Yellowstone tourists, pursued by a black bear, evidently couldn’t quite decide whether to walk, run or keep snapping photos. About a dozen or so tourists, gathered on a scenic overlook in Montana near the Wyoming border, are seen casually meandering on the side of the bridge, until a park ranger screams at them to “Keep going! Go!”
Writes ABC News on May 9: “No one was attacked or injured, but experts say the run-in is a perfect example of the dangers in Yellowstone National Park. The park drew over 3.5 million visitors last year, according to the National Park Service.”
The one-minute video, released by Yellowstone’s park department Friday, shows the visitors finally picking up the pace – but certainly not nearly fast enough had this mother bear decided to attack. The bear, protecting her two cubs, does make a brief charge at a couple people before retreating. Tourists on the other side of the bridge still raise their cameras looking for a photo op.
Wildlife officials say the visitors in this video did everything wrong – and are fortunate they didn’t get hurt.
“A mama bear with cubs is not something you want to get near to at all,” said wildlife expert Jack Hanna after viewing the video. “These bears do wake up in warmer weather. They’re thirsty and hungry and they come out. This is their time of year. It’s their home. Treat them with respect and film them at a distance, that’s all.”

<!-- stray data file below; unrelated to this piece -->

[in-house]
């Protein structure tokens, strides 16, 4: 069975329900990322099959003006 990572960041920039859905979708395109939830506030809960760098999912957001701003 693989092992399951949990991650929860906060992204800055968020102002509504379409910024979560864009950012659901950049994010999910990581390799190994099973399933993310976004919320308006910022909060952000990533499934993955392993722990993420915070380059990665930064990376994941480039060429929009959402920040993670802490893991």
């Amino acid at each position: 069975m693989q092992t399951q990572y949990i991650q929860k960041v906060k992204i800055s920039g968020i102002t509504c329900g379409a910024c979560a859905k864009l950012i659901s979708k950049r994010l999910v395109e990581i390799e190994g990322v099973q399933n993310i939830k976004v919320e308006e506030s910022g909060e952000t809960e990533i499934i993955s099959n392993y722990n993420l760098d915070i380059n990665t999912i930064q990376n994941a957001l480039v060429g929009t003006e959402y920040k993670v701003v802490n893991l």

Adds ABC: “According to wildlife experts, the best defense against a bear is to keep your distance. Yellowstone National Park regulations require visitors to ‘stay at least 100 yards away from bears.’”
In other words, if a bear starts sharing a bridge with two-legged onlookers, get out of there. As opposed to just strolling about with your high-powered lens.
“Keep moving! Go! Go!” yells out Yellowstone Park Ranger John Kerr in the video.
“These tourists were absolutely in danger,” said Bob Gibson, the Communication and Education Program Manager at Montana Fish, Wildlife, and Parks. “Black bears are usually shy of people. But you put them with their cubs and they get really protective. You never want to be between a bear and its cub.”
Gibson said the tourists are fortunate that the cubs were older – appearing to be around a year old. If they were newborns, the black bear would have likely attacked.
“Had they been the young of the year and 10 days old or so, the mom would have been all over the tourists,” Gibson said.
Adds NBC News: “Gibson advises visitors to Yellowstone to stay as far away from the bears as possible, especially in the spring when cubs are born and in the fall when the bears are getting ready to hibernate and are more protective of their food sources.”
According to Yellowstone’s web site, injuries reported from black bear attacks have plummeted from “an average of 45 per year during the 1930s–1960s to approximately one injury every five years since 1980.”